Differences in 24-h urine composition between nephrolithiasis patients with and without diabetes mellitus

Christopher Hartman, Justin I. Friedlander, Daniel M. Moreira, Sammy E. Elsamra, Arthur D. Smith, Zeph Okeke

Research output: Contribution to journalReview articlepeer-review

25 Scopus citations

Abstract

ObjectivesTo examine the differences in 24-h urine composition between nephrolithiasis patients with and without diabetes mellitus (DM) in a large cohort of stone-formers and to examine differences in stone composition between patients with and without DM. Patients and Methods A retrospective review of 1117 patients with nephrolithiasis and a 24-h urine analysis was completed. Univariable analysis of 24-h urine profiles and multivariable linear regression models were performed, comparing patients with and without DM. A subanalysis of patients with stone analysis data available was performed, comparing the stone composition of patients with and without DM. Results Of the 1117 patients who comprised the study population, 181 (16%) had DM and 936 (84%) did not have DM at the time of urine analysis. Univariable analysis showed significantly higher total urine volume, citrate, uric acid (UA), sodium, potassium, sulphate, oxalate, chloride, and supersaturation (SS) of UA in individuals with DM (all P < 0.05). However, patients with DM had significantly lower SS of calcium phosphate and pH (all P < 0.05). Multivariable analysis showed that patients with DM had significantly lower urinary pH and SS of calcium phosphate, but significantly greater citrate, UA, sulphate, oxalate, chloride, SSUA, SS of calcium oxalate, and volume than patients without DM (all P < 0.05). Patients with DM had a significantly greater proportion of UA in their stones than patients without DM (50.2% vs 13.5%, P < 0.001). Conclusions DM was associated with multiple differences on 24-h urine analysis compared with those without DM, including significantly higher UA and oxalate, and lower pH. Control of urinary UA and pH, as well as limiting intake of dietary oxalate may reduce stone formation in patients with DM.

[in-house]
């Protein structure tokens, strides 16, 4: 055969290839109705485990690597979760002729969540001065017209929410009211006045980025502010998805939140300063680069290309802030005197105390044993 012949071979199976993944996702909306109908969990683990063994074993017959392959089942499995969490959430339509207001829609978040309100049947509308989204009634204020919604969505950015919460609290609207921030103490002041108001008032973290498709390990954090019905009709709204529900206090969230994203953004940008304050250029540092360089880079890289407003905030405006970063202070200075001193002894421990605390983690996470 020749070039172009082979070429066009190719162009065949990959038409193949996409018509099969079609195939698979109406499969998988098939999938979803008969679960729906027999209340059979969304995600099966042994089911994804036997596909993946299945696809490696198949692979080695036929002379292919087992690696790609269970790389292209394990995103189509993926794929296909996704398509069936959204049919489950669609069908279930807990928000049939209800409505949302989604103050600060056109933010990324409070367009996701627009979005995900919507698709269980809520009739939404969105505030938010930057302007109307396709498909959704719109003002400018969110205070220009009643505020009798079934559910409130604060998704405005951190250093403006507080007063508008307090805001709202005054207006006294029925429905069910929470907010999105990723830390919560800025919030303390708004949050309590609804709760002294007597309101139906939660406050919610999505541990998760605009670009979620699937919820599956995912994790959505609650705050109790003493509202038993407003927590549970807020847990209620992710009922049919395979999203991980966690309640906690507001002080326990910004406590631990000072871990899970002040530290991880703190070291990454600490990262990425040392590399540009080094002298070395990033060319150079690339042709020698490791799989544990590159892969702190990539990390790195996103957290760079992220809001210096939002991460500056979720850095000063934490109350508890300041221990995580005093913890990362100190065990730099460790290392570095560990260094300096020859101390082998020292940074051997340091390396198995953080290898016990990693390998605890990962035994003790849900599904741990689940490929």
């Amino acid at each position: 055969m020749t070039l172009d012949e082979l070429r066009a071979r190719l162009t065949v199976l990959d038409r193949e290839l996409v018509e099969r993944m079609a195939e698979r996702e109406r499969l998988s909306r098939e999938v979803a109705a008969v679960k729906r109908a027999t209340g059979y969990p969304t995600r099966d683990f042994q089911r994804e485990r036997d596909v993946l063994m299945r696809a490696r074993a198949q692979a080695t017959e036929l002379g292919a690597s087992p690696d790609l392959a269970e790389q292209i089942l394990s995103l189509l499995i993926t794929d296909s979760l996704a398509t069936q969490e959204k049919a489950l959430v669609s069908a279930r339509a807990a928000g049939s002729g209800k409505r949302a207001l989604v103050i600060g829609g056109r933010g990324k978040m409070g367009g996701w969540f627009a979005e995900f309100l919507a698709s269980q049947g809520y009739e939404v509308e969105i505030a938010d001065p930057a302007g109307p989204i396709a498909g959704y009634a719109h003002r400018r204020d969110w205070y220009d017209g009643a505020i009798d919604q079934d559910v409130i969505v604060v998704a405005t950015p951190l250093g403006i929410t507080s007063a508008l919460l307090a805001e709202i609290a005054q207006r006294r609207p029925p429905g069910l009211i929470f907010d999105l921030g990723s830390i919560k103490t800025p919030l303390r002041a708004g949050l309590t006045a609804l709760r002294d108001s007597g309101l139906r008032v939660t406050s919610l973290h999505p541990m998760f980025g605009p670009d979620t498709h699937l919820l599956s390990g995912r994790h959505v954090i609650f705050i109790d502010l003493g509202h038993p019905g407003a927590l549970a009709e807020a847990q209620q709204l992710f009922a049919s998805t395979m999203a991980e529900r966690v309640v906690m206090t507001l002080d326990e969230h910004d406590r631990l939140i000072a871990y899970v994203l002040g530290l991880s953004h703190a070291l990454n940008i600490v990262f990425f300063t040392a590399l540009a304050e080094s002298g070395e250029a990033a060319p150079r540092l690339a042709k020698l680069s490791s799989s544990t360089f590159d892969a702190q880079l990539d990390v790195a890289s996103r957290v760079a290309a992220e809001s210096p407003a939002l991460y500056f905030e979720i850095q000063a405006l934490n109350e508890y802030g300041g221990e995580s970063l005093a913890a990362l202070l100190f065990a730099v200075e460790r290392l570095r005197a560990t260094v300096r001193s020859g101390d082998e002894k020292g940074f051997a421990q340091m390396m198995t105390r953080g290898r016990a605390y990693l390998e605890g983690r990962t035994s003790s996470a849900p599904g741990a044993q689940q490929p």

Original languageEnglish
Pages (from-to)619-624
Number of pages6
JournalBJU International
Volume115
Issue number4
DOIs
StatePublished - Apr 1 2015

Keywords

  • Adult
  • Aged
  • Diabetes Complications/urine
  • Female
  • Humans
  • Kidney Calculi/urine
  • Male
  • Middle Aged
  • Nephrolithiasis/complications
  • Retrospective Studies
  • Uric Acid/analysis
  • Urinalysis
  • Urine/chemistry

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